"Yoga can be practiced off the mat, too," my instructor said with an inhale, resting the sole of her foot on her inner thigh and pressing her hands toward the sky as she exhaled into Tree Pose. "If you really want to practice patience, choose to wait in the longest line at the supermarket." I snickered at the absurdity of such an idea, remembering my experience just a few days prior at the Rockefeller Center Christmas tree. Breath is the bane of our existence, yet as Zen Buddhist monk Thich Nhat Hanh said, "Many people are alive but don't touch the miracle of being alive." It wasn't until my hips were pressed toward the ceiling in Downward Dog that I exhaled and remembered the power of the breath, the miracle of being alive.
I pushed through the boisterous crowd in a long-winded attempt to find my friend who claimed to be standing right on Fifth Ave, yet had blended into a crowd of identical black jackets. I held my breath as I shimmied through the mob, seeming to get further away from my destination with each step forward. After a stranger's elbow stabbed my lower back and a young boy pounced on my toes, I shot a text message to my friend expressing how I wanted nothing more than to jet in the opposite direction. Why did I voluntarily stick myself in this tourist trap? More importantly, why did I move to New York City again?
I'm ashamed to admit that I failed to acknowledge this universal symbol of holiday joy, a site thousands of people flew over oceans to admire because I was holding my breath, waiting for this experience to be over. I didn't appreciate how fortunate I was to have such attractions only blocks away from my apartment or even how lucky I was to be alive for another magical Christmas season. When I got home that night and began to recount the day's events, I struggled to recall an experience in which I hadn't been mentally present -- as I folded into the crowd in a tizzy of discomfort, my consciousness and self-awareness melted away with my breath.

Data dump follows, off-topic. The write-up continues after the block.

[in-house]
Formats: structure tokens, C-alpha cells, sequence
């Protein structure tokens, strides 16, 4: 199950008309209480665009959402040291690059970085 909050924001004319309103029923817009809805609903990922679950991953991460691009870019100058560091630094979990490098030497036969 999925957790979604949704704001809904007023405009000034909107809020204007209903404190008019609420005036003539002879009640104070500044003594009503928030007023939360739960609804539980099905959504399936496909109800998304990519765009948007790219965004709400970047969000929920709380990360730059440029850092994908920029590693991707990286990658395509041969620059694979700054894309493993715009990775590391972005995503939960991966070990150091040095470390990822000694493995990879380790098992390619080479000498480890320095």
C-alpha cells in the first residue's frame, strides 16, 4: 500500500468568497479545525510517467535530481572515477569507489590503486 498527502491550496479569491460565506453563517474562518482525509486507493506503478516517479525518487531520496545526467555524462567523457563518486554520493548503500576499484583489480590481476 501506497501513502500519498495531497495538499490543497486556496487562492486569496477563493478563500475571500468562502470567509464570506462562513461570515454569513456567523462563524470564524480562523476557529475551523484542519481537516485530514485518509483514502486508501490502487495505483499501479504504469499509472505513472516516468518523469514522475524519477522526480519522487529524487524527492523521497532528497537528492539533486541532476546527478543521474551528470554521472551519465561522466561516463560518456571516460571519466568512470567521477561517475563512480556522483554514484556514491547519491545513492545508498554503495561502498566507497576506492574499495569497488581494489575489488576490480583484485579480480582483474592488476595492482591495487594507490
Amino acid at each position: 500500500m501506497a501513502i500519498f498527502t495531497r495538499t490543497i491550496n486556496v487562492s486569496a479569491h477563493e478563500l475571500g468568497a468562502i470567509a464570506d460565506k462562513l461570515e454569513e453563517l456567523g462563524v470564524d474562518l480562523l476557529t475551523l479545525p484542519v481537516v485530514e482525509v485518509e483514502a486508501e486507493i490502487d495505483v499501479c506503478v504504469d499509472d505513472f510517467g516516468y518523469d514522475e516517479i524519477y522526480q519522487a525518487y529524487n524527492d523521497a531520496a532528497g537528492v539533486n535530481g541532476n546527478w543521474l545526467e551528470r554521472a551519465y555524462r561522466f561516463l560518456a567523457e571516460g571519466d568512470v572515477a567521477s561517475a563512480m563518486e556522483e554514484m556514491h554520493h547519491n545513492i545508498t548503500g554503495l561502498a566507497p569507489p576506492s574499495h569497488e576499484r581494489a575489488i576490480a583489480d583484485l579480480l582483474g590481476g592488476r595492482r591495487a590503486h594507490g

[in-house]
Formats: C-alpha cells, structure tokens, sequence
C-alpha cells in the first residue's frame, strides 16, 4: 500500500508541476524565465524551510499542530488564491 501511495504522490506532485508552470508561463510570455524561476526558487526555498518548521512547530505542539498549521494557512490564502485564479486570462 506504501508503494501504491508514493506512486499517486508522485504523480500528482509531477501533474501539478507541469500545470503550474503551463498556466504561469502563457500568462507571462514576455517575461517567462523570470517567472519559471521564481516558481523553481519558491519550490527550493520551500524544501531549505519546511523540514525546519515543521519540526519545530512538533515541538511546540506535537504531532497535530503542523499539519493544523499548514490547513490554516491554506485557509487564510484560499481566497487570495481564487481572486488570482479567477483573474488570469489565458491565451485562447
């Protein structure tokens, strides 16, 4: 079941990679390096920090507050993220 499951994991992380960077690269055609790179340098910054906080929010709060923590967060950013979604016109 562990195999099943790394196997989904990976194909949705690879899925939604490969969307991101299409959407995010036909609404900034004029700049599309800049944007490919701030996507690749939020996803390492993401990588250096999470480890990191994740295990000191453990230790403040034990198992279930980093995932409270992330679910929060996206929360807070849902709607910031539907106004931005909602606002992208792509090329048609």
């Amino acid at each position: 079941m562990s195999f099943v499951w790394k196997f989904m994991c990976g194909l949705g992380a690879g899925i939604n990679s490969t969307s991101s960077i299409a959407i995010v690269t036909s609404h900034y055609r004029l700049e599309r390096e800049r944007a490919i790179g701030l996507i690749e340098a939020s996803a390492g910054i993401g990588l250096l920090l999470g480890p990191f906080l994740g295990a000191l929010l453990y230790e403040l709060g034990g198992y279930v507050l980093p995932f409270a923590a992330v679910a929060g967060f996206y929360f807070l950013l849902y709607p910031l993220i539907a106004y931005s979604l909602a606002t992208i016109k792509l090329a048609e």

On the day before Christmas Eve, I stared out the window on the train running away from Manhattan along the Hudson River. I fled from the bustle of tourists toting present-filled bags in Grand Central and began my weeklong holiday vacation with an attempt at mindfulness. I vowed to slow down, be more in tune with my emotions, and find serenity through my breath. I flipped the switch to the left on my iPhone, disconnecting my work email for the first time ever like a doctor cutting an umbilical cord. I sunk deeper into my seat, bubbles rising from the pit of my stomach as I envisioned the hundreds of emails piling up in my inbox. I fought every judgmental thought about my anxiety and let my breath take over, returning home to the present.
As I reflect upon my mindfulness exercise over the past month, the most difficult part has been the attempt to acknowledge every thought as it flutters through my mind without passing judgment and replacing it with long, drawn out breaths. When your jaw starts to clench as you scroll through your ex-boyfriend's Facebook photos from the weekend, just breathe. Next time you find yourself standing in the longest line at Fairway, your shoulder blades freezing at your earlobes, remind yourself that this too shall pass with each new breath. You're here now and that's all that matters.